Scottish & Southern Energy to raise its prices
Scottish & Southern Energy (SSE) has become the latest gas and electricity supplier to announce a rise in prices.
Its household electricity bills will increase by an average 11%, and its household gas bills by an average 18%, from 14 September.
The move comes after British Gas said earlier this month that the cost of its electricity and gas will go up from 18 August.
The energy firms are blaming a 30% increase in wholesale energy prices.
Another of the big six energy suppliers, Scottish Power, announced price rises in June, with the cost of its gas going up by 19% from the start of next month, and its electricity rising by 10%.
SSE first warned in May that its prices would likely have to go up because of a big rise in the wholesale prices it had to be pay.
It made that announcement as it reported that its annual pre-tax profits had increased by 29% to £2.1bn.
Last week, Consumer Focus said five million UK households now spent more than 10% of their total income on energy bills, which is classified as being in fuel poverty.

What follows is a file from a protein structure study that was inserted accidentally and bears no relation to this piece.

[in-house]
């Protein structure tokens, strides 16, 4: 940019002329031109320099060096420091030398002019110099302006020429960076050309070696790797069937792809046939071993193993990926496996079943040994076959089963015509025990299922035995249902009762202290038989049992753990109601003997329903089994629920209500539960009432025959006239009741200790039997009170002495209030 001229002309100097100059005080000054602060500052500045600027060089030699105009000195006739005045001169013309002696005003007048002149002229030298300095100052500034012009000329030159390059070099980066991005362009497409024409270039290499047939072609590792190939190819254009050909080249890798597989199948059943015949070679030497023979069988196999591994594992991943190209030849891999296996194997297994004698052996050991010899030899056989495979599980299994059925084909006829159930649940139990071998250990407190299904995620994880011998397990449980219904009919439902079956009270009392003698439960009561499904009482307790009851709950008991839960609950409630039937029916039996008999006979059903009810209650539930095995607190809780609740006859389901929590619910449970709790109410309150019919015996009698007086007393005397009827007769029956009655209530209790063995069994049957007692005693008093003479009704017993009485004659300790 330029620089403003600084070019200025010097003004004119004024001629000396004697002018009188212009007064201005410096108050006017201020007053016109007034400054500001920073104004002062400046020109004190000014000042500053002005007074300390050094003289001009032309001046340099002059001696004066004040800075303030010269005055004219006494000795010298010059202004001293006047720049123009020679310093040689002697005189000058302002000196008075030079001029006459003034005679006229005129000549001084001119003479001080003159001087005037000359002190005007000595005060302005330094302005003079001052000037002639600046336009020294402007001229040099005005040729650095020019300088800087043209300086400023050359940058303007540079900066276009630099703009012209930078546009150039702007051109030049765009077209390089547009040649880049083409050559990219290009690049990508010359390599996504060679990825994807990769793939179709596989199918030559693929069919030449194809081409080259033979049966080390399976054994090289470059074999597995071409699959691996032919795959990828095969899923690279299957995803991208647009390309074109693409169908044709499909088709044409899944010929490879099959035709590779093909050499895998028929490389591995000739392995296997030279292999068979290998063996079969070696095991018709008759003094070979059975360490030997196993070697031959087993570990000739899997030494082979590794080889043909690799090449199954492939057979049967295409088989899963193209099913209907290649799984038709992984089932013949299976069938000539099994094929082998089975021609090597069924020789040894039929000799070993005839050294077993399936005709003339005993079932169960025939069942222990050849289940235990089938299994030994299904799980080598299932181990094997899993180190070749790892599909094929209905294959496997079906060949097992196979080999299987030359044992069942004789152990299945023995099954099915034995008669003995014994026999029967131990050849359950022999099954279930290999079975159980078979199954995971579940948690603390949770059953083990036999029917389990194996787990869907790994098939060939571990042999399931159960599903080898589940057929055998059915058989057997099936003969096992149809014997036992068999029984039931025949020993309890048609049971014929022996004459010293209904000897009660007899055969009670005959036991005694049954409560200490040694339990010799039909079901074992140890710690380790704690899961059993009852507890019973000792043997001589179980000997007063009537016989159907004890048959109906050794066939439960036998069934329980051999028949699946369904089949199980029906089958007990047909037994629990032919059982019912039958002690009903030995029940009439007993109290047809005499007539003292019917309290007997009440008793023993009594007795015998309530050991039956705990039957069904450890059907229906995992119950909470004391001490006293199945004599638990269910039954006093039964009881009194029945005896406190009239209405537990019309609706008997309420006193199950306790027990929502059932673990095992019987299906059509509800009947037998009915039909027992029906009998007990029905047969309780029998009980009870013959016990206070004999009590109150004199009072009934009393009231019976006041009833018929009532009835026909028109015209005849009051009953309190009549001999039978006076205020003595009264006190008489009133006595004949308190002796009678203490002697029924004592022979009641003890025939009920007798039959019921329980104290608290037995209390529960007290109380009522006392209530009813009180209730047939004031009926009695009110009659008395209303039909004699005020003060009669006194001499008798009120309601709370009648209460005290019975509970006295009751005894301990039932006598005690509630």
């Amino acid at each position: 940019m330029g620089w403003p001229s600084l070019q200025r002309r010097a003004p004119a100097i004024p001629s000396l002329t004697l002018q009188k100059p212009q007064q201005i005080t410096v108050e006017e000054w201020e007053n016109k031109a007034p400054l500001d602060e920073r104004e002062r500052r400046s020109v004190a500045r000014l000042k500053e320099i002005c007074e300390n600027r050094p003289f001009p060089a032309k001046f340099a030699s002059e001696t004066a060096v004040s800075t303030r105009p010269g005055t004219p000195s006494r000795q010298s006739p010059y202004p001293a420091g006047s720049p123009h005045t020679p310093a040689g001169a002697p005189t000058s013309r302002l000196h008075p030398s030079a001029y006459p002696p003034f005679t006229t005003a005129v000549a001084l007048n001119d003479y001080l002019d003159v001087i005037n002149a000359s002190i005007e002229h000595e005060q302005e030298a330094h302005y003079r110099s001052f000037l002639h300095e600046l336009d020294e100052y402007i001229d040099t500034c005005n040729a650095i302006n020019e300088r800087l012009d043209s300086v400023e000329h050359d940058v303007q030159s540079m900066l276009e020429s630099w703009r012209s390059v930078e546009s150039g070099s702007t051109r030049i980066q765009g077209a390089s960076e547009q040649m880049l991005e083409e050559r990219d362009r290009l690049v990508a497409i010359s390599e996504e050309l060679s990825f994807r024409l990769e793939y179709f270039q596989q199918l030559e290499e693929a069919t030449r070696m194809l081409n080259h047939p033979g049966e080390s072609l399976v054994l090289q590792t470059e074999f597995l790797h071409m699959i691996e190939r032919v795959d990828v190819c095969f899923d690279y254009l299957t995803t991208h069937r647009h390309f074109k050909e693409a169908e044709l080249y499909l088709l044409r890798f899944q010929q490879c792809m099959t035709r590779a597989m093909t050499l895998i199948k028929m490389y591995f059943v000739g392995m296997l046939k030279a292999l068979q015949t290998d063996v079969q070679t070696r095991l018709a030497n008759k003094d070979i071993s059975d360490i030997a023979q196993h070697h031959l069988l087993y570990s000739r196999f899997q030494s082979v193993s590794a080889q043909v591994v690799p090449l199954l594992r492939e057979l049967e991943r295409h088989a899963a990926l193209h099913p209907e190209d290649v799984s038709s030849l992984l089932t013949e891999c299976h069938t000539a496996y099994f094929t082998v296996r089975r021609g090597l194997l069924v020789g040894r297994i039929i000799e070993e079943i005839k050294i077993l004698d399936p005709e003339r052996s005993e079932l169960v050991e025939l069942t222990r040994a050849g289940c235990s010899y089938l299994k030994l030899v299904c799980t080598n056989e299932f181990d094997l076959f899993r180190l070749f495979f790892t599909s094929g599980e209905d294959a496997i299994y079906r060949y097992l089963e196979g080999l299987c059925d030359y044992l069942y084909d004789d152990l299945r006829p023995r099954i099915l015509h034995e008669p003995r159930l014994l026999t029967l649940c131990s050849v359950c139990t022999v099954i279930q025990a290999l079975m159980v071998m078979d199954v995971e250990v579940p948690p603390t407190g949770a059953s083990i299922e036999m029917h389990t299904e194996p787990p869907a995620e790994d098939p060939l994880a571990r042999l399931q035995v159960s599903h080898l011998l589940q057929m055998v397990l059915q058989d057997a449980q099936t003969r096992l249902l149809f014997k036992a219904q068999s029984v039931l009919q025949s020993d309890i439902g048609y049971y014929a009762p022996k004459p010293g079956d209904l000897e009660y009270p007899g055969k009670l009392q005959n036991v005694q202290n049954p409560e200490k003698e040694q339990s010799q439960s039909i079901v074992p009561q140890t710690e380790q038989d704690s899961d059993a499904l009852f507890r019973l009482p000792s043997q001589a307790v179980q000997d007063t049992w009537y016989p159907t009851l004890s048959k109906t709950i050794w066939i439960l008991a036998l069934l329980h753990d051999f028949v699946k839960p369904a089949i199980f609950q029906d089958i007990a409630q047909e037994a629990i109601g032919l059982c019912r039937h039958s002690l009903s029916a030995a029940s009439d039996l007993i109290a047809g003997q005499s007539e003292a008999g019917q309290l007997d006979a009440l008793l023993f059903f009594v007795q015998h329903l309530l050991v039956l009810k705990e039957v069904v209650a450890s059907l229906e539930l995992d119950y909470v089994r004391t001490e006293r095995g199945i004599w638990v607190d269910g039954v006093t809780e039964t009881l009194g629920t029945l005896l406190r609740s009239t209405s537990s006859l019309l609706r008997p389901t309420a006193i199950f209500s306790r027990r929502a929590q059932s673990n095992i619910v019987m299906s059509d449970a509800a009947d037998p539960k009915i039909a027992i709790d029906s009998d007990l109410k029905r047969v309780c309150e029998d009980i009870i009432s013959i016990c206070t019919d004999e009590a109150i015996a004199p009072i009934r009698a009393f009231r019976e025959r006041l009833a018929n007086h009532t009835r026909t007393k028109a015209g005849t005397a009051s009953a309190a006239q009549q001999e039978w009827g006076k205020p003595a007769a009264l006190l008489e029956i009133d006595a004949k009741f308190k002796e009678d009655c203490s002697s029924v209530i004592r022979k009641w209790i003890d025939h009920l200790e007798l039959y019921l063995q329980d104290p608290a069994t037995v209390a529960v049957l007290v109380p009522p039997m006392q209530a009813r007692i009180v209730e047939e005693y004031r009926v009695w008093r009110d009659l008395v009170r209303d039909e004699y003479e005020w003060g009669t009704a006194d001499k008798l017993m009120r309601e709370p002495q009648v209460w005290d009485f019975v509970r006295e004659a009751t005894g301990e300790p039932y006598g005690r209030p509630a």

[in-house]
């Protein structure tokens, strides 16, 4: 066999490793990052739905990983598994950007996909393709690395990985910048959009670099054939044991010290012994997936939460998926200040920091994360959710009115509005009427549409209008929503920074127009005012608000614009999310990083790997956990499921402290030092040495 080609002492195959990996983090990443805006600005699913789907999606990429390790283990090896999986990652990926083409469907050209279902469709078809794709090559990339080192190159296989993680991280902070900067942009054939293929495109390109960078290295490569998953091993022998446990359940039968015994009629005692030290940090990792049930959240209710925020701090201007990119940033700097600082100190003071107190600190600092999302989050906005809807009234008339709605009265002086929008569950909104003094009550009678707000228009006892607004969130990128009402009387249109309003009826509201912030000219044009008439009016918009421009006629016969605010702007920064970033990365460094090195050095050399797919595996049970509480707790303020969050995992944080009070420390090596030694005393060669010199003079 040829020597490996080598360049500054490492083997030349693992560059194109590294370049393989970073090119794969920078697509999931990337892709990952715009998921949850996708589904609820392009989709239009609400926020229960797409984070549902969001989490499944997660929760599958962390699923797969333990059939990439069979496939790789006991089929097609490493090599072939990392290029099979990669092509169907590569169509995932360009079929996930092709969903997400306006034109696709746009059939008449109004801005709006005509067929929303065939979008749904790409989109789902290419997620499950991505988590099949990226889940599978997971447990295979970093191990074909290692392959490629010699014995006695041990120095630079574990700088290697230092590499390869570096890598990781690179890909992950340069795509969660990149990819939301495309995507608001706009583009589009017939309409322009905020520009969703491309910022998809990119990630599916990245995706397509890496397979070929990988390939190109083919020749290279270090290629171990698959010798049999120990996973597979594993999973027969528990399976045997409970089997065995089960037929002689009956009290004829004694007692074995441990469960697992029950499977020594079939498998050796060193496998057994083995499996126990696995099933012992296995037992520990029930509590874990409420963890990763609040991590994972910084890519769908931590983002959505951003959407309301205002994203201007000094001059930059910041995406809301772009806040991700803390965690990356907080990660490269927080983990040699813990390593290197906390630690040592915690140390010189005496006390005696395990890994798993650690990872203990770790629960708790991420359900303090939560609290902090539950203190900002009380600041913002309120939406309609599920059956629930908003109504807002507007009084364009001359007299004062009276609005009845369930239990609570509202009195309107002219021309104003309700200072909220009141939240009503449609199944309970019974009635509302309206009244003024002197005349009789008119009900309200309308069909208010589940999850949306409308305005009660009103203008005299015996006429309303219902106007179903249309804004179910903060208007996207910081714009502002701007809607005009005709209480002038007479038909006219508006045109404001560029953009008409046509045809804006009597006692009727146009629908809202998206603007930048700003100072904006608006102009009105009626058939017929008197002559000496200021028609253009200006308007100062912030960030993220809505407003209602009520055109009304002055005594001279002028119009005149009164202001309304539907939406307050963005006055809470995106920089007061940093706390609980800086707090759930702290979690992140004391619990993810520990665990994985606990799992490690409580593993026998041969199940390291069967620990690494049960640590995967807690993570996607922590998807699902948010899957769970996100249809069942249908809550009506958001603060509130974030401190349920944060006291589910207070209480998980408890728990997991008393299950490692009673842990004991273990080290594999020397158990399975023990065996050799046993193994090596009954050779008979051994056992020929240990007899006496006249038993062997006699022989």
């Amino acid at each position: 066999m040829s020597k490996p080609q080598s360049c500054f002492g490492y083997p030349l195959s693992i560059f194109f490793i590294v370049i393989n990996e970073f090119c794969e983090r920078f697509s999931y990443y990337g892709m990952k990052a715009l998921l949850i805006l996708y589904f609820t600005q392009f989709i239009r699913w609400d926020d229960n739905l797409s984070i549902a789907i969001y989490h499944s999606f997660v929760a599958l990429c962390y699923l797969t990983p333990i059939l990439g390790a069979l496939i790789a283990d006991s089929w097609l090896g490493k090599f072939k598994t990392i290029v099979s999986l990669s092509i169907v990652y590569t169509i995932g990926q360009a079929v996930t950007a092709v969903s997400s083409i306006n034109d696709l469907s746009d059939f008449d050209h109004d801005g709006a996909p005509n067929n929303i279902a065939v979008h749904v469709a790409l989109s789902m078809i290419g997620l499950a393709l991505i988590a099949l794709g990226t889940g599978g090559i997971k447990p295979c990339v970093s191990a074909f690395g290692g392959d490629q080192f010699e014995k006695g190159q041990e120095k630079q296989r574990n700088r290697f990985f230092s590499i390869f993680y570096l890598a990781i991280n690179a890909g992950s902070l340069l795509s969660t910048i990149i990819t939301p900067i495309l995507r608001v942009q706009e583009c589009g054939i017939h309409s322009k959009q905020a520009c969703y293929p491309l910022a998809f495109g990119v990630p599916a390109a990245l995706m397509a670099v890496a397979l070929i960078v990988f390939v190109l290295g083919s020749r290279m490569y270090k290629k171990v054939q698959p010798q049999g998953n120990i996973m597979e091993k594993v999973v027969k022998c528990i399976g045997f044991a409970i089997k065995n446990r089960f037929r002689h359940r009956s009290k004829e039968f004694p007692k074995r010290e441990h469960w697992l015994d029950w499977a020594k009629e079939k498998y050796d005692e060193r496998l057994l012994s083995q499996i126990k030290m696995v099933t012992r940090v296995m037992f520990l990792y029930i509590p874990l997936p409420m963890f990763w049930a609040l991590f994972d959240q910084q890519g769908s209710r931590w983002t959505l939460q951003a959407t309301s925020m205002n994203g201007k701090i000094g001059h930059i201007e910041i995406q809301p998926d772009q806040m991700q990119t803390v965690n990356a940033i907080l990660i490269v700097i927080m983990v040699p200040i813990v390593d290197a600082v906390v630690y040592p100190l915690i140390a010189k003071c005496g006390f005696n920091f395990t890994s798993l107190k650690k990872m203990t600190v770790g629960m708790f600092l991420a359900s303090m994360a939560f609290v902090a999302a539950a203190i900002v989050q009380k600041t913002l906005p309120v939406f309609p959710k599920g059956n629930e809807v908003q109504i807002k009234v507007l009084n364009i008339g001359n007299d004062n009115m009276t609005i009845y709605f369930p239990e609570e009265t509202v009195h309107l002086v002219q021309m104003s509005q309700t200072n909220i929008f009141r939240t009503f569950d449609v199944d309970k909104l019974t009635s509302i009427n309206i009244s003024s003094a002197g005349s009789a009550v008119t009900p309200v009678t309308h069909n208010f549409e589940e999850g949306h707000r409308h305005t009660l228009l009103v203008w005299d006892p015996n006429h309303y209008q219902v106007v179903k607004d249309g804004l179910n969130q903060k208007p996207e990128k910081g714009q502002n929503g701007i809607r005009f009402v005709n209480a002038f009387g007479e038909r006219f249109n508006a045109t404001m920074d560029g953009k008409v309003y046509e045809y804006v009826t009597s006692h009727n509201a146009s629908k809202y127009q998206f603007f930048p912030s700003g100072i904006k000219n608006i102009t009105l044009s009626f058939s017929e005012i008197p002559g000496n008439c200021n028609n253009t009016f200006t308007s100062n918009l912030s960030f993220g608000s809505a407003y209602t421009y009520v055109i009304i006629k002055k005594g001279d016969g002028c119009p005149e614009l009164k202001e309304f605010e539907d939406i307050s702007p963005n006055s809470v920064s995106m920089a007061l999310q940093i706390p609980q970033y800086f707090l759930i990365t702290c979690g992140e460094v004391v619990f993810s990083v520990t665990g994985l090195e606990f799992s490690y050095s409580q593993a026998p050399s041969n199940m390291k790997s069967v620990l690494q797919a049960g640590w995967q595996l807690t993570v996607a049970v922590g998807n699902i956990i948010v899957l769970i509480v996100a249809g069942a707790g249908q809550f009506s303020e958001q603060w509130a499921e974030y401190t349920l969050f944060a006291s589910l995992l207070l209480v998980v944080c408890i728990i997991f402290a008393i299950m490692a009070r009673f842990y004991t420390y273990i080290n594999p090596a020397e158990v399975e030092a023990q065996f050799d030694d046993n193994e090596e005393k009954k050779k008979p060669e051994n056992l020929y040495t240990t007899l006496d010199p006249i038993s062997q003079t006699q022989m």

The watchdog estimates that the number of homes in this position will rise to nearly six and a half million households if all of the big six energy providers raise their prices.
"This increase heaps more pressure onto already cash-strapped consumers and will tip many thousands more people into fuel poverty," said Mike O'Connor, chief executive of Consumer Focus.
He demanded that the energy market be investigated by the Competition Commission, if the regulator Ofgem cannot establish that the recent price increases are fair.
"Currently consumers cannot tell whether these increases are justified and that stokes the lack of trust in energy firms," Mr O'Connor said.
"Suppliers point to rising wholesale costs. Yet although wholesale prices have risen recently, they remain around a third lower than their 2008 peak," he added.
The price comparison service Uswitch said SSE's average bill, for a dual fuel customer, would rise by £171 to £1,265 - a jump of 16%.
"Despite household energy bills having rocketed by almost £500 or 71% in just over five years, consumers are still being asked to pay more," said Ann Robinson of Uswitch.